Thanks for the reports Antero. I always enjoy reading your posts.

Re: Antero's practice journal 6

PostPosted: Thu Nov 14, 2013 9:52 am
by Antero
AnthonyYeshe wrote:Thanks for the reports Antero. I always enjoy reading your posts.

Thanks Anthony, nice to see you here :)

Re: Antero's practice journal 6

PostPosted: Thu Nov 14, 2013 10:00 am
by Antero
Trekchod - Cutting Through

How to maintain a state of mindfulness that by definition cannot be found and cannot be maintained? The emptiness of the body has been like an anchor for me, keeping the touch light on everyday experience and preventing the habitual grasping from taking over. Still it has often been the case that the openness is overlayed with a slight feeling of tension or at times it may is too relaxed resulting in the identification with mind objects. This overlay can be so subtle that it is hard to pinpoint, almost like a thin layer of dust covering the mirror. The application of Trekchod has proven to cut through the fabrications like a knife and has become my favourite way of keeping the awake emptiness fresh during the day. First cutting through three times and then cutting through the knife itself.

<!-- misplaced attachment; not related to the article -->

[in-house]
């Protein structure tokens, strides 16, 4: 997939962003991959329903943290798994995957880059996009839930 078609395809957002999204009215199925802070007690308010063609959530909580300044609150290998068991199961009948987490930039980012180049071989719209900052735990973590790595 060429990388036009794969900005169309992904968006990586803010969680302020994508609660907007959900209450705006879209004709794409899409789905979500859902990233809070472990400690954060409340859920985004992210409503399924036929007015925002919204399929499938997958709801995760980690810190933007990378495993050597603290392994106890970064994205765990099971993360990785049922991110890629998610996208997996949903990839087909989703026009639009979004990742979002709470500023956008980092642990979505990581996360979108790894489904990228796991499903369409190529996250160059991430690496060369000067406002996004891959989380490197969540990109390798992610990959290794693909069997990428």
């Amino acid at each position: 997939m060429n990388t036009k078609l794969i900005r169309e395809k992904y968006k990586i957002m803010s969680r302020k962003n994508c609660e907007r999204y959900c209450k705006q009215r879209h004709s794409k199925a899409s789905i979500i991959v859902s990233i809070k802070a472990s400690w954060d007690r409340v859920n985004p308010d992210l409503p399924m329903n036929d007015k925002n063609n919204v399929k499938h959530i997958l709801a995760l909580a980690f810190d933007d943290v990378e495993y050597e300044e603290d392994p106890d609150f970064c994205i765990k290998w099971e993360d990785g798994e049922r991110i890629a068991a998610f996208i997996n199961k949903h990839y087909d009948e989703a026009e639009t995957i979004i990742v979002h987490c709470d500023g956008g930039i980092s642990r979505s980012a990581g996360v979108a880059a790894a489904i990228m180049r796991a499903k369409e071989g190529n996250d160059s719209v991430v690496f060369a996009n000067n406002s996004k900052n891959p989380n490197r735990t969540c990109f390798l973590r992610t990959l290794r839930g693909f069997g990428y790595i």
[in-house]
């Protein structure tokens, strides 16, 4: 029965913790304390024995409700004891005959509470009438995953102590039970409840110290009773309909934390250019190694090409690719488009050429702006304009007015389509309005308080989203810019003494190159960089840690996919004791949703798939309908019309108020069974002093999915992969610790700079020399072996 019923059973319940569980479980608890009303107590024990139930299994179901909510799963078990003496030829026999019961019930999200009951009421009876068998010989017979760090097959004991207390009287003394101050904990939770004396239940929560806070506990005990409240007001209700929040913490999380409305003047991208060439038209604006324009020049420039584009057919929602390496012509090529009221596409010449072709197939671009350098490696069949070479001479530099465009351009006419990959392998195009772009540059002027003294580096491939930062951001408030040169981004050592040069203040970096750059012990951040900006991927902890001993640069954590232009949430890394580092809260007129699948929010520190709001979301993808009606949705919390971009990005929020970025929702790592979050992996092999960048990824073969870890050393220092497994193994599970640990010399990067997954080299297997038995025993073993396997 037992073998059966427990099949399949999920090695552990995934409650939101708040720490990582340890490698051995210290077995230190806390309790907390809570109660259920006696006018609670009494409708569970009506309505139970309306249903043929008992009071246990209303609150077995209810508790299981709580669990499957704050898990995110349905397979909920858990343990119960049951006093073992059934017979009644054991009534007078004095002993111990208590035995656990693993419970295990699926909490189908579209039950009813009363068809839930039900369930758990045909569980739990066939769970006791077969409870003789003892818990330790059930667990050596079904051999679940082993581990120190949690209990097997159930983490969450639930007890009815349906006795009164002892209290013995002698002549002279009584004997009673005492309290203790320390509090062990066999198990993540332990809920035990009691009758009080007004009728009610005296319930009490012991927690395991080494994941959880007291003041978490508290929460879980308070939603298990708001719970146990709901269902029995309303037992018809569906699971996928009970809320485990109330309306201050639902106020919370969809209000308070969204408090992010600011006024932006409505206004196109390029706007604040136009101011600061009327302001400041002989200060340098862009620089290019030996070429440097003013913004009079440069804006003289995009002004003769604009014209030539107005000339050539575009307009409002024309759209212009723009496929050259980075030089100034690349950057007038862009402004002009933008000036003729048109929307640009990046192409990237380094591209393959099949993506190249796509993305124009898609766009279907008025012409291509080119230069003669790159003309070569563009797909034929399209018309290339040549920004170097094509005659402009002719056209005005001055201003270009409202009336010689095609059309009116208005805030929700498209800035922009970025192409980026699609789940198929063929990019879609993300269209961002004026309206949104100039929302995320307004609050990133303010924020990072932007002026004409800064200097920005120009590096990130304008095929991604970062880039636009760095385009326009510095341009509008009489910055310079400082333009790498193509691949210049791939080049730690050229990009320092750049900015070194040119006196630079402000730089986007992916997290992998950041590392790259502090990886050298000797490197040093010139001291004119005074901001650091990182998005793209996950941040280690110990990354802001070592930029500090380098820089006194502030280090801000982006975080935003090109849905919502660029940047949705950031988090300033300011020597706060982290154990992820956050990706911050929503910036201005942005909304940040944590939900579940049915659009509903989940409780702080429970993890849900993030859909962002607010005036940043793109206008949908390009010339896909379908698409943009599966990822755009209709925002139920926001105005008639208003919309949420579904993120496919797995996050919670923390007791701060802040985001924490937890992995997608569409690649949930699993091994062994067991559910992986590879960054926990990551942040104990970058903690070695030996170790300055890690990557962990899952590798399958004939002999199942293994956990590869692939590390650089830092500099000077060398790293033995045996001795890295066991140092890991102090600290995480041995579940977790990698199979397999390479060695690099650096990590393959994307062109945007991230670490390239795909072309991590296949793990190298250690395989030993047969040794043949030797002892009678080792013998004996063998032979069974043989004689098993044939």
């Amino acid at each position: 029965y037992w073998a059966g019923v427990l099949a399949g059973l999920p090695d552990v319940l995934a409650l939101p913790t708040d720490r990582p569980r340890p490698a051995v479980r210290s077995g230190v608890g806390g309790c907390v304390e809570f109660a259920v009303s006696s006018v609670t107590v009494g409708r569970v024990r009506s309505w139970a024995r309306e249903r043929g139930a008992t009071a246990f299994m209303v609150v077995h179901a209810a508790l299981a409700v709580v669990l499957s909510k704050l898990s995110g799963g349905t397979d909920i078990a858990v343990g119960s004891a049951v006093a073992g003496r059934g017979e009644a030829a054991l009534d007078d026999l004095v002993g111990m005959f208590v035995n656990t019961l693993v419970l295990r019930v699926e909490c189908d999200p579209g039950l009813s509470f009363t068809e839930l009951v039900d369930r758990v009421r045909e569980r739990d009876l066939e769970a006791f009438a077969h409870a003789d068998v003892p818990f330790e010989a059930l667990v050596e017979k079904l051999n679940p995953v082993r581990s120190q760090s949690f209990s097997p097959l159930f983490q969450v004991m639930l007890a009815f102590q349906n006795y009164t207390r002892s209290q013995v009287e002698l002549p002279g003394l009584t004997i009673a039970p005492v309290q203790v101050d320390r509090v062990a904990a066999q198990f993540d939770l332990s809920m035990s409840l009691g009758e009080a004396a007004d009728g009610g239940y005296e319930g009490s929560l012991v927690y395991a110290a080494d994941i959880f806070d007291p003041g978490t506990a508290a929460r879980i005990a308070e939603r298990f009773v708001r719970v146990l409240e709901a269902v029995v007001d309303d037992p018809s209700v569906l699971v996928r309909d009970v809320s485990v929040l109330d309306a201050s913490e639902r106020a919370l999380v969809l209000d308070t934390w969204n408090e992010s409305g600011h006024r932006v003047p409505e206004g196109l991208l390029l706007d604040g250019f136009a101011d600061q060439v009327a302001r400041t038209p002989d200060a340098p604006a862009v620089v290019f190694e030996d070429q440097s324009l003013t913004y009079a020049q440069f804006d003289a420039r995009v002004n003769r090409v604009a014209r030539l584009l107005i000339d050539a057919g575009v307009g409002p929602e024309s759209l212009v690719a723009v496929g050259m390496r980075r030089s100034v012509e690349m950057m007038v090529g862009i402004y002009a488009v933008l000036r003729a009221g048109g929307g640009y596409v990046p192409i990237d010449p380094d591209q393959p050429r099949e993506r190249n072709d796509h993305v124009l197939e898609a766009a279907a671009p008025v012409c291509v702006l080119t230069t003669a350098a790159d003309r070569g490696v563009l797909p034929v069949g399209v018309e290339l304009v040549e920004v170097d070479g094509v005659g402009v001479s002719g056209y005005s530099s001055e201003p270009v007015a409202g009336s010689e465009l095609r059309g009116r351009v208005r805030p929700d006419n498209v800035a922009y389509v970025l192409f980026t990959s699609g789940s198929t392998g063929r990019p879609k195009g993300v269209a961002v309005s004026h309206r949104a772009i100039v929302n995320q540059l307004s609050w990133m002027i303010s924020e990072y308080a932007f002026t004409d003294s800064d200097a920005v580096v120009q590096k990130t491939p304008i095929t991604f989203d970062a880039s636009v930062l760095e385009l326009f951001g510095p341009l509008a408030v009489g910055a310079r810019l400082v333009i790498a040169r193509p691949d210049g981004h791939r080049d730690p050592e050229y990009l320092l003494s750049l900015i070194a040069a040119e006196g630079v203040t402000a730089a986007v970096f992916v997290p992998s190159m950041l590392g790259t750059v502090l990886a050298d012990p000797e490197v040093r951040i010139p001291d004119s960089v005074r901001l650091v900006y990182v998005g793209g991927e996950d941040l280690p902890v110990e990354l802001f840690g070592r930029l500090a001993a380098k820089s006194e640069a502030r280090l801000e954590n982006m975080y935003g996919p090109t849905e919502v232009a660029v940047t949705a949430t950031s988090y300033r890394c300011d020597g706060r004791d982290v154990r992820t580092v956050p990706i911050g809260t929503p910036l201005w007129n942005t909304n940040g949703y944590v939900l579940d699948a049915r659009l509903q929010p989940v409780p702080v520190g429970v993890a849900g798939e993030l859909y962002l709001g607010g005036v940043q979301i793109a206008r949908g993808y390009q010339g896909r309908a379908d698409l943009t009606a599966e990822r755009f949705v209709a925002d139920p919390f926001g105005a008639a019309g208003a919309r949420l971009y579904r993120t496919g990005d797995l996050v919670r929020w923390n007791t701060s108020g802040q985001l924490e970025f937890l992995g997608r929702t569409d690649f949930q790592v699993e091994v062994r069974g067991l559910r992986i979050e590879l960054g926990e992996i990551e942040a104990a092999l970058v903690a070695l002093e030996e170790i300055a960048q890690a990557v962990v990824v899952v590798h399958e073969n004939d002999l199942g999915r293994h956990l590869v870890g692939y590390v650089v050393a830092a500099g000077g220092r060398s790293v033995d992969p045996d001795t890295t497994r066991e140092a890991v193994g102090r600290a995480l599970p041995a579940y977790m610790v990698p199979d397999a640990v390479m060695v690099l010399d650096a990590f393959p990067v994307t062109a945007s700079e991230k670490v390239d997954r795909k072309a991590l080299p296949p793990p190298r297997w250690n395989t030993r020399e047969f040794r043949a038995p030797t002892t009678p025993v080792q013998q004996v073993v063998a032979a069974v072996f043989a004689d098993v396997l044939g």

I have been noticing the habit of the conceptual mind to try to fit the natural state into a thing, reducing it into just another idea that can be pinned down and safely categorized. As an antidote to this, the Dzogchen teacher Tsoknyi Rinpoce recommends cultivating an attitude of abandon to the realization of the mind’s essence and being open and relaxed about it. This is the principle of looseness and it is the solid basis of mindfulness.